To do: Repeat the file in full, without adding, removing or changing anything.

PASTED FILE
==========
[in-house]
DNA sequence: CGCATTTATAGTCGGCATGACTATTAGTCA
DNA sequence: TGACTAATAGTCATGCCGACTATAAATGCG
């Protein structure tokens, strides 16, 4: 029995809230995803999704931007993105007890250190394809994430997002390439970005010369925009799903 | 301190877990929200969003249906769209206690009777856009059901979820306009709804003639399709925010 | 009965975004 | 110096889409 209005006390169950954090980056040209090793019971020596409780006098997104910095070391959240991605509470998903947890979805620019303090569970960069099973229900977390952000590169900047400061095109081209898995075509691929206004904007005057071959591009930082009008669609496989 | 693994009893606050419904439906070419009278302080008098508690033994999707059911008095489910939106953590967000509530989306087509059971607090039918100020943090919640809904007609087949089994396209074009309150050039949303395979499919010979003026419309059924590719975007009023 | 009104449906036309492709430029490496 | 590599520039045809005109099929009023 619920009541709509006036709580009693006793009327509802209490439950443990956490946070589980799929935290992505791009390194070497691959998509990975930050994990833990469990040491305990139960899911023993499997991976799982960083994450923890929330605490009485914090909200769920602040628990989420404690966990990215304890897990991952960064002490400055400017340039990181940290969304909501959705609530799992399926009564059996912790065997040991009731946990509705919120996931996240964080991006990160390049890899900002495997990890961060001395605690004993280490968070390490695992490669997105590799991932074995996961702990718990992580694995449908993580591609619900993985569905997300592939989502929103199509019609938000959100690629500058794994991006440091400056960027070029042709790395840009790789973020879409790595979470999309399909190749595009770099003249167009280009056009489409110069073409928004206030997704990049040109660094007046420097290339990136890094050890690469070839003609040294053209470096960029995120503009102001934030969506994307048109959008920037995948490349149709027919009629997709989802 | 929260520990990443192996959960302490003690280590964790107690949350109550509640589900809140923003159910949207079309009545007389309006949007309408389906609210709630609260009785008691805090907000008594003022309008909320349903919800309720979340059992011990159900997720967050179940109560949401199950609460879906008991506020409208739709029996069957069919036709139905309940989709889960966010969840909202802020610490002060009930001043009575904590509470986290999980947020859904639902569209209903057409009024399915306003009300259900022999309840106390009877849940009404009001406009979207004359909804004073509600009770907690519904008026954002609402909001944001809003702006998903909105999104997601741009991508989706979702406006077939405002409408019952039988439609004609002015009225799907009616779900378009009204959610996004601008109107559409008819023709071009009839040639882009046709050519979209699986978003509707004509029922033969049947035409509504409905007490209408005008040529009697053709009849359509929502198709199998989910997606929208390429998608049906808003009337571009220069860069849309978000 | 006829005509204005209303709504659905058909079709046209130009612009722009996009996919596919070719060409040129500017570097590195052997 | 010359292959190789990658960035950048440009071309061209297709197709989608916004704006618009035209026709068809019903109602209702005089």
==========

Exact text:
[in-house]
DNA sequence: CGCATTTATAGTCGGCATGACTATTAGTCA
DNA sequence: TGACTAATAGTCATGCCGACTATAAATGCG
């Protein structure tokens, strides 16, 4: 029995809230995803999704931007993105007890250190394809994430997002390439970005010369925009799903 | 301190877990929200969003249906769209206690009777856009059901979820306009709804003639399709925010 | 009965975004 | 110096889409 209005006390169950954090980056040209090793019971020596409780006098997104910095070391959240991605509470998903947890979805620019303090569970960069099973229900977390952000590169900047400061095109081209898995075509691929206004904007005057071959591009930082009008669609496989 | 693994009893606050419904439906070419009278302080008098508690033994999707059911008095489910939106953590967000509530989306087509059971607090039918100020943090919640809904007609087949089994396209074009309150050039949303395979499919010979003026419309059924590719975007009023 | 009104449906036309492709430029490496 | 590599520039045809005109099929009023 619920009541709509006036709580009693006793009327509802209490439950443990956490946070589980799929935290992505791009390194070497691959998509990975930050994990833990469990040491305990139960899911023993499997991976799982960083994450923890929330605490009485914090909200769920602040628990989420404690966990990215304890897990991952960064002490400055400017340039990181940290969304909501959705609530799992399926009564059996912790065997040991009731946990509705919120996931996240964080991006990160390049890899900002495997990890961060001395605690004993280490968070390490695992490669997105590799991932074995996961702990718990992580694995449908993580591609619900993985569905997300592939989502929103199509019609938000959100690629500058794994991006440091400056960027070029042709790395840009790789973020879409790595979470999309399909190749595009770099003249167009280009056009489409110069073409928004206030997704990049040109660094007046420097290339990136890094050890690469070839003609040294053209470096960029995120503009102001934030969506994307048109959008920037995948490349149709027919009629997709989802 | 929260520990990443192996959960302490003690280590964790107690949350109550509640589900809140923003159910949207079309009545007389309006949007309408389906609210709630609260009785008691805090907000008594003022309008909320349903919800309720979340059992011990159900997720967050179940109560949401199950609460879906008991506020409208739709029996069957069919036709139905309940989709889960966010969840909202802020610490002060009930001043009575904590509470986290999980947020859904639902569209209903057409009024399915306003009300259900022999309840106390009877849940009404009001406009979207004359909804004073509600009770907690519904008026954002609402909001944001809003702006998903909105999104997601741009991508989706979702406006077939405002409408019952039988439609004609002015009225799907009616779900378009009204959610996004601008109107559409008819023709071009009839040639882009046709050519979209699986978003509707004509029922033969049947035409509504409905007490209408005008040529009697053709009849359509929502198709199998989910997606929208390429998608049906808003009337571009220069860069849309978000 | 006829005509204005209303709504659905058909079709046209130009612009722009996009996919596919070719060409040129500017570097590195052997 | 010359292959190789990658960035950048440009071309061209297709197709989608916004704006618009035209026709068809019903109602209702005089």